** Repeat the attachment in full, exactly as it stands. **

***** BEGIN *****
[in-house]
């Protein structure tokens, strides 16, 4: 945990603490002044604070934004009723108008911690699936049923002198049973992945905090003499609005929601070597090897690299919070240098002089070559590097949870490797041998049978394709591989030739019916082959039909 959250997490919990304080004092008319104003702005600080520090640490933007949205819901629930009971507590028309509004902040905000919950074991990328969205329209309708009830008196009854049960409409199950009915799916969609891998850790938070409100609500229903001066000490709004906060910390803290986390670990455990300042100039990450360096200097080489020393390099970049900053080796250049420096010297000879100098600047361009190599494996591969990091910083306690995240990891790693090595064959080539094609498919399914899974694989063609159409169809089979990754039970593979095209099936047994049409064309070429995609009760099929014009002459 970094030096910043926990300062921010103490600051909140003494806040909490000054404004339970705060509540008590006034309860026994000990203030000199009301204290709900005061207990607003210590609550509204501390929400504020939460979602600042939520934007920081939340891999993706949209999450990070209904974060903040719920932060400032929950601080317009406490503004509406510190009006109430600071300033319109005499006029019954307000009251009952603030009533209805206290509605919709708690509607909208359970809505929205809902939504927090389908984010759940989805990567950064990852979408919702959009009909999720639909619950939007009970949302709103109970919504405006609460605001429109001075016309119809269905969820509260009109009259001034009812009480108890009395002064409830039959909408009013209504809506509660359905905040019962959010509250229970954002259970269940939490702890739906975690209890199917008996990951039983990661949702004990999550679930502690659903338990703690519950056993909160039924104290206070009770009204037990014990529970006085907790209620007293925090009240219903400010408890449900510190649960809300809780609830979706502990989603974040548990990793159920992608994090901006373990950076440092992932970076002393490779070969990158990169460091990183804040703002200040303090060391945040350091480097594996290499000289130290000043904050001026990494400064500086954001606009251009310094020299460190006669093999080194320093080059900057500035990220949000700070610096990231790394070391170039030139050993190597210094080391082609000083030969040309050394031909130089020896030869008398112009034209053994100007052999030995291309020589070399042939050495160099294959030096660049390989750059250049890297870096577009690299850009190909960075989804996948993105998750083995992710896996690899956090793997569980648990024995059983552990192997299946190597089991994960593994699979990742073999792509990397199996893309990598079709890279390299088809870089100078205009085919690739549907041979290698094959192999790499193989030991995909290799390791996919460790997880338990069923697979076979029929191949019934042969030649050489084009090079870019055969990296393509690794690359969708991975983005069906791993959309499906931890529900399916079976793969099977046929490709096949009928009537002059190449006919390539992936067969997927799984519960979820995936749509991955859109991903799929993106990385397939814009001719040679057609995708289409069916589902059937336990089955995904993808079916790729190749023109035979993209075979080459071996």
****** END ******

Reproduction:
[in-house]
């Protein structure tokens, strides 16, 4: 945990603490002044604070934004009723108008911690699936049923002198049973992945905090003499609005929601070597090897690299919070240098002089070559590097949870490797041998049978394709591989030739019916082959039909 959250997490919990304080004092008319104003702005600080520090640490933007949205819901629930009971507590028309509004902040905000919950074991990328969205329209309708009830008196009854049960409409199950009915799916969609891998850790938070409100609500229903001066000490709004906060910390803290986390670990455990300042100039990450360096200097080489020393390099970049900053080796250049420096010297000879100098600047361009190599494996591969990091910083306690995240990891790693090595064959080539094609498919399914899974694989063609159409169809089979990754039970593979095209099936047994049409064309070429995609009760099929014009002459 970094030096910043926990300062921010103490600051909140003494806040909490000054404004339970705060509540008590006034309860026994000990203030000199009301204290709900005061207990607003210590609550509204501390929400504020939460979602600042939520934007920081939340891999993706949209999450990070209904974060903040719920932060400032929950601080317009406490503004509406510190009006109430600071300033319109005499006029019954307000009251009952603030009533209805206290509605919709708690509607909208359970809505929205809902939504927090389908984010759940989805990567950064990852979408919702959009009909999720639909619950939007009970949302709103109970919504405006609460605001429109001075016309119809269905969820509260009109009259001034009812009480108890009395002064409830039959909408009013209504809506509660359905905040019962959010509250229970954002259970269940939490702890739906975690209890199917008996990951039983990661949702004990999550679930502690659903338990703690519950056993909160039924104290206070009770009204037990014990529970006085907790209620007293925090009240219903400010408890449900510190649960809300809780609830979706502990989603974040548990990793159920992608994090901006373990950076440092992932970076002393490779070969990158990169460091990183804040703002200040303090060391945040350091480097594996290499000289130290000043904050001026990494400064500086954001606009251009310094020299460190006669093999080194320093080059900057500035990220949000700070610096990231790394070391170039030139050993190597210094080391082609000083030969040309050394031909130089020896030869008398112009034209053994100007052999030995291309020589070399042939050495160099294959030096660049390989750059250049890297870096577009690299850009190909960075989804996948993105998750083995992710896996690899956090793997569980648990024995059983552990192997299946190597089991994960593994699979990742073999792509990397199996893309990598079709890279390299088809870089100078205009085919690739549907041979290698094959192999790499193989030991995909290799390791996919460790997880338990069923697979076979029929191949019934042969030649050489084009090079870019055969990296393509690794690359969708991975983005069906791993959309499906931890529900399916079976793969099977046929490709096949009928009537002059190449006919390539992936067969997927799984519960979820995936749509991955859109991903799929993106990385397939814009001719040679057609995708289409069916589902059937336990089955995904993808079916790729190749023109035979993209075979080459071996």